ensuing said first ion implantation, applying a photoresist, wherein said photoresist is covering said hardmask and is masking said first portion;
using said photoresist to pattern said hardmask, wherein said hardmask is opened up in a second portion of said CMOS circuit;
performing a second ion implantation comprising second type of dopant impurities, wherein outside said second portion said hardmask and said photoresist are essentially preventing said second type of dopant impurities from reaching said semiconductor substrate;
selecting said first and second portions to be wells for said CMOS circuit.
10. The method of claim 9, wherein said method further comprises selecting said first type dopant impurities as n-type, and selecting said second type dopant impurities as p-type.
11. The method of claim 9, wherein said method further comprises selecting said first type dopant impurities as p-type, and selecting said second type dopant impurities as n-type.
12. The method of claim 9, wherein said hardmask is chosen to comprise an oxide.
13. The method of claim 12, wherein said method further comprises disposing a pad layer onto said semiconductor substrate before forming said hardmask.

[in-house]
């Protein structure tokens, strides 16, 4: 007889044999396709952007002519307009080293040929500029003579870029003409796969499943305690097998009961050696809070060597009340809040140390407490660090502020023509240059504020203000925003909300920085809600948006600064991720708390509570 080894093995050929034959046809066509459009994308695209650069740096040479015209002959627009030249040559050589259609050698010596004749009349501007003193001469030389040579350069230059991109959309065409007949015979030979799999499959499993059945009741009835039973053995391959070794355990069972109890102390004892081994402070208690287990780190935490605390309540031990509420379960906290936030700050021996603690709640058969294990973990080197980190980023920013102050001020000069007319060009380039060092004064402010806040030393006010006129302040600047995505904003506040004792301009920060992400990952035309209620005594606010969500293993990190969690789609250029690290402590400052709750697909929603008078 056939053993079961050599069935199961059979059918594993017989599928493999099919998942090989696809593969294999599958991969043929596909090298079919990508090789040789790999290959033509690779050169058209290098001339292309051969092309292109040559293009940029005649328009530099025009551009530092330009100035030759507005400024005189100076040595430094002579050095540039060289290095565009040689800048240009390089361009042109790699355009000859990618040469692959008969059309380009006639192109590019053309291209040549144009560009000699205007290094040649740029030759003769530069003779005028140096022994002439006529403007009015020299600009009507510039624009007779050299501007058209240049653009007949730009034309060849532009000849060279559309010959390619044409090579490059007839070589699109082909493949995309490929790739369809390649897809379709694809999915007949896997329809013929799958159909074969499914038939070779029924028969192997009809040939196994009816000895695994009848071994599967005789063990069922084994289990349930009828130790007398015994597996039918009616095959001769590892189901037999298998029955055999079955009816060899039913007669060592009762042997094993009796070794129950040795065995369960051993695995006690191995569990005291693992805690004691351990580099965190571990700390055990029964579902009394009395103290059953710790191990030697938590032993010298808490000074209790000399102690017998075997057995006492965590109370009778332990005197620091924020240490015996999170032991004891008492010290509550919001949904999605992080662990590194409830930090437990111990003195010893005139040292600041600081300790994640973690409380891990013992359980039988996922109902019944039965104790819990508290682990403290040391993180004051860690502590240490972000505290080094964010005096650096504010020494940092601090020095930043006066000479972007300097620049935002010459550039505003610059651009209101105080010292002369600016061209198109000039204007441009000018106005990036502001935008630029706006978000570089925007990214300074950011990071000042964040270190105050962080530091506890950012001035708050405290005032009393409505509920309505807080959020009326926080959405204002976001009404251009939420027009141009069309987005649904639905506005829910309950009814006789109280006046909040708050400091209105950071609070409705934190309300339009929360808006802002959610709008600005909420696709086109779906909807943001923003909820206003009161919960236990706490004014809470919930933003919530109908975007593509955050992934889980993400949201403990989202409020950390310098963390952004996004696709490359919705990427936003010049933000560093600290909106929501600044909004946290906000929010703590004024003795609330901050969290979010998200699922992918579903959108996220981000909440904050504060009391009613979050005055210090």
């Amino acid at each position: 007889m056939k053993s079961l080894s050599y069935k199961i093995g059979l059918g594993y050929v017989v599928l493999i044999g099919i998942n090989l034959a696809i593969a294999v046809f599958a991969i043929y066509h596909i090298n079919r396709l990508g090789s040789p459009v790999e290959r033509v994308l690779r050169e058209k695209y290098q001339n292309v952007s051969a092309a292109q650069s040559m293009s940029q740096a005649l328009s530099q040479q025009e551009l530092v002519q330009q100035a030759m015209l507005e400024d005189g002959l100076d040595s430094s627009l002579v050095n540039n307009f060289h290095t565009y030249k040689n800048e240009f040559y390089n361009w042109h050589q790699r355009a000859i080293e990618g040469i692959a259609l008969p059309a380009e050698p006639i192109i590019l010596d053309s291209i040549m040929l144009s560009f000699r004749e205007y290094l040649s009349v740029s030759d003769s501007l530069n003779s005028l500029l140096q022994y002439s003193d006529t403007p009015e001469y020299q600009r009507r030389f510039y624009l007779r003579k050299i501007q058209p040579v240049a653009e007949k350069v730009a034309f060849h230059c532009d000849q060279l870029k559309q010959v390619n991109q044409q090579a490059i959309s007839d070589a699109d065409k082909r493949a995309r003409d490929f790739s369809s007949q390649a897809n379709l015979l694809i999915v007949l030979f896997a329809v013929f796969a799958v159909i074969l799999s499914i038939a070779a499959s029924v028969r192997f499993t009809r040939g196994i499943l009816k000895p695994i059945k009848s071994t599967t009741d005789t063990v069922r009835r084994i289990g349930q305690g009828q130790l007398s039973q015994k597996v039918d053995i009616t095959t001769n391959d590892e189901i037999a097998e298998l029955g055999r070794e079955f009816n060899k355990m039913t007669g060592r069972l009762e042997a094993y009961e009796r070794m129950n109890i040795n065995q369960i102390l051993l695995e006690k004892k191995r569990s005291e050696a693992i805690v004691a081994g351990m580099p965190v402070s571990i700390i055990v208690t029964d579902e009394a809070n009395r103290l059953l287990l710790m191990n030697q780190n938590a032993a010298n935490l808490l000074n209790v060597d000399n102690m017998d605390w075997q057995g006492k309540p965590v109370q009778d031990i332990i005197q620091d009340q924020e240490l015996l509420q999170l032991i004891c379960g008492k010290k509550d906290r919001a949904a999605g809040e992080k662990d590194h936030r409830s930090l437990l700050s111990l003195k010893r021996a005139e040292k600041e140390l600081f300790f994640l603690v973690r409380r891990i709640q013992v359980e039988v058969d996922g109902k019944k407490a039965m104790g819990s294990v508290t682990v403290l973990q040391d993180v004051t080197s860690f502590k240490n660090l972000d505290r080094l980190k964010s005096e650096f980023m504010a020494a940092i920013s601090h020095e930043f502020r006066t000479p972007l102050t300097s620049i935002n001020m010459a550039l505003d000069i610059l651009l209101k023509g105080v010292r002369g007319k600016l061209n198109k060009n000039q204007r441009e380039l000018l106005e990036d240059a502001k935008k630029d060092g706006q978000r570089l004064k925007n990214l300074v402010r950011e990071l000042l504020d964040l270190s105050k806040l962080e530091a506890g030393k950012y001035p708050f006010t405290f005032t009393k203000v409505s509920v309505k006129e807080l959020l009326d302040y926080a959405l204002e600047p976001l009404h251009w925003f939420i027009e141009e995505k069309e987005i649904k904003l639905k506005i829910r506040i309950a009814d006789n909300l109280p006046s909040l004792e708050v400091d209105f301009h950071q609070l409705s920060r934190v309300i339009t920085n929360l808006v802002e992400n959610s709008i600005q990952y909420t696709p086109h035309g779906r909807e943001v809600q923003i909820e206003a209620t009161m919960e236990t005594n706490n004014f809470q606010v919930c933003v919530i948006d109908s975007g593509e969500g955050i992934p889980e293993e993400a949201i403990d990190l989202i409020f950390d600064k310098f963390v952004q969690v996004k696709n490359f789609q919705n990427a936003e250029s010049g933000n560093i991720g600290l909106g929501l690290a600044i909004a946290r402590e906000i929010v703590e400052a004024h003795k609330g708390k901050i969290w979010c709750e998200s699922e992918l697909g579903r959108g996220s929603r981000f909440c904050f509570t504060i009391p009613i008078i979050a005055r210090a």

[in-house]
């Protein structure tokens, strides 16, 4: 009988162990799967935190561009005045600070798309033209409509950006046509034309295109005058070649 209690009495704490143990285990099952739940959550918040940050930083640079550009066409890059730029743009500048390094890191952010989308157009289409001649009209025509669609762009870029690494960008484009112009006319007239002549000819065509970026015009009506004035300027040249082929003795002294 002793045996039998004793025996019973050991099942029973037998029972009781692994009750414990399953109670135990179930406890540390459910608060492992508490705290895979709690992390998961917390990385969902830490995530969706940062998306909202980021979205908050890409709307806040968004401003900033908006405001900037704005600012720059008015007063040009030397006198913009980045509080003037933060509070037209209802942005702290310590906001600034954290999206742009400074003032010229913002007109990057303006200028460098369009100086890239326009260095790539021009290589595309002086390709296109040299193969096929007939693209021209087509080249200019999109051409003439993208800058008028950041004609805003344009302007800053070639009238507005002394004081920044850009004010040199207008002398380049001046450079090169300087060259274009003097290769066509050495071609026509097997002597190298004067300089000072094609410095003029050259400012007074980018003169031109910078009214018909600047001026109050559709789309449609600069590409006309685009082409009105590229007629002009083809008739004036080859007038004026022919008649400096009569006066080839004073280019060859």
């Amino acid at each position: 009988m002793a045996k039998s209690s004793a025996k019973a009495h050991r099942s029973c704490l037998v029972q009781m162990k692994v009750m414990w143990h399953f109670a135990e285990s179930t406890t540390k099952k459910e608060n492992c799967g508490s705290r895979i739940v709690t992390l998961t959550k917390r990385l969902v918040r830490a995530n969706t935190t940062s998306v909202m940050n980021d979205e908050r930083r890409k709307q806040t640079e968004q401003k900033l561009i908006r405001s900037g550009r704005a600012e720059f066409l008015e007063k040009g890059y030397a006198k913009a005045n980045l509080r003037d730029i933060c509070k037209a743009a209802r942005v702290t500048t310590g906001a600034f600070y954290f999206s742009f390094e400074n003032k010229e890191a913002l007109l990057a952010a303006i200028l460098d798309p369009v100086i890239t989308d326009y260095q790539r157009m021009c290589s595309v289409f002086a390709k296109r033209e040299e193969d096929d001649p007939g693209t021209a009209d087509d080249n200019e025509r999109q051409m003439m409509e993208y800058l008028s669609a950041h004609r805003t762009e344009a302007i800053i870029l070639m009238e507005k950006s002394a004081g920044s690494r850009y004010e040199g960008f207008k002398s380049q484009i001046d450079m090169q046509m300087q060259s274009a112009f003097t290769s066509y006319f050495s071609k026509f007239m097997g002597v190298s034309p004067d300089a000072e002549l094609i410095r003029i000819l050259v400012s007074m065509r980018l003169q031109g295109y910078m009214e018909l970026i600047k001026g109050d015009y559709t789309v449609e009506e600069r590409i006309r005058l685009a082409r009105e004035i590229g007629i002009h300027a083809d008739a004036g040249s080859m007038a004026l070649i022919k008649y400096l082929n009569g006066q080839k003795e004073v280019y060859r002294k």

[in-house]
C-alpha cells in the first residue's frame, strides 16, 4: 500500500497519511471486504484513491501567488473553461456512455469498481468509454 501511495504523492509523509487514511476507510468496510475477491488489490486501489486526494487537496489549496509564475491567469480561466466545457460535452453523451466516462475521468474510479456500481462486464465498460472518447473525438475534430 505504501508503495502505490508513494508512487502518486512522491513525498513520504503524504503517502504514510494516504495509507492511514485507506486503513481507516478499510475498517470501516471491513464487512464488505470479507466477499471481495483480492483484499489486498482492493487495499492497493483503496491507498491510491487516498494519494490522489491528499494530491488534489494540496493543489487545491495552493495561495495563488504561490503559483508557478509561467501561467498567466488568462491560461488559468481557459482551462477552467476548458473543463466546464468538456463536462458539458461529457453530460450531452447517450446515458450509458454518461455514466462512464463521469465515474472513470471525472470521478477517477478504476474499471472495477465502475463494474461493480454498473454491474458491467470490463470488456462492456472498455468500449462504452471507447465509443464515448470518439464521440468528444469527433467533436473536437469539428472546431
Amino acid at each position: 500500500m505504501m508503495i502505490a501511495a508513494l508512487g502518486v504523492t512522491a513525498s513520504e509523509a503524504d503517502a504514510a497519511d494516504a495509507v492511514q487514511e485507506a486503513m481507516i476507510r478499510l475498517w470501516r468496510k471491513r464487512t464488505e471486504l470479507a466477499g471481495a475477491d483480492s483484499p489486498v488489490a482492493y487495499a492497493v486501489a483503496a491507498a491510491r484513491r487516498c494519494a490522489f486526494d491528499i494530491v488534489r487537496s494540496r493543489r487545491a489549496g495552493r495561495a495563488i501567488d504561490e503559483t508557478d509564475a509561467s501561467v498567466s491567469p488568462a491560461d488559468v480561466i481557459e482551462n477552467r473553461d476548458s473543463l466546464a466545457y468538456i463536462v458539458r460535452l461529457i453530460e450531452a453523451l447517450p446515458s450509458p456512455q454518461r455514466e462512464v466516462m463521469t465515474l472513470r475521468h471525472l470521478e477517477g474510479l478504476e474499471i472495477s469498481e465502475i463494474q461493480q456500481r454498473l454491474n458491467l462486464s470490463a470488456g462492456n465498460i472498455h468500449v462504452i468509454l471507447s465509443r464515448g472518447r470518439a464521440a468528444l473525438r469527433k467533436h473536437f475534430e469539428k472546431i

14. The method of claim 13, wherein said pad layer is chosen to comprise nitride.
15. The method of claim 9, wherein said hardmask is chosen to comprise nitride.
16. A method for fabricating a CMOS circuit, comprising:
forming a hardmask over a semiconductor substrate, wherein said hardmask has a thickness;
patterning an opening in said hardmask, and selecting said opening to define a well for said CMOS circuit, wherein said opening has a minimal lateral dimension, and selecting the ratio of said thickness to said minimal lateral dimension to be greater than 1; and
implanting dopant impurities, wherein outside said opening said hardmask is essentially preventing said dopant impurities from reaching said substrate.
17. The method of claim 16, wherein said hardmask is chosen to comprise an oxide.
18. The method of claim 17, wherein said method further comprises disposing a nitride pad layer onto said semiconductor substrate before forming said hardmask.
19. The method of claim 16, wherein said method further comprises selecting said dopant impurities as n-type.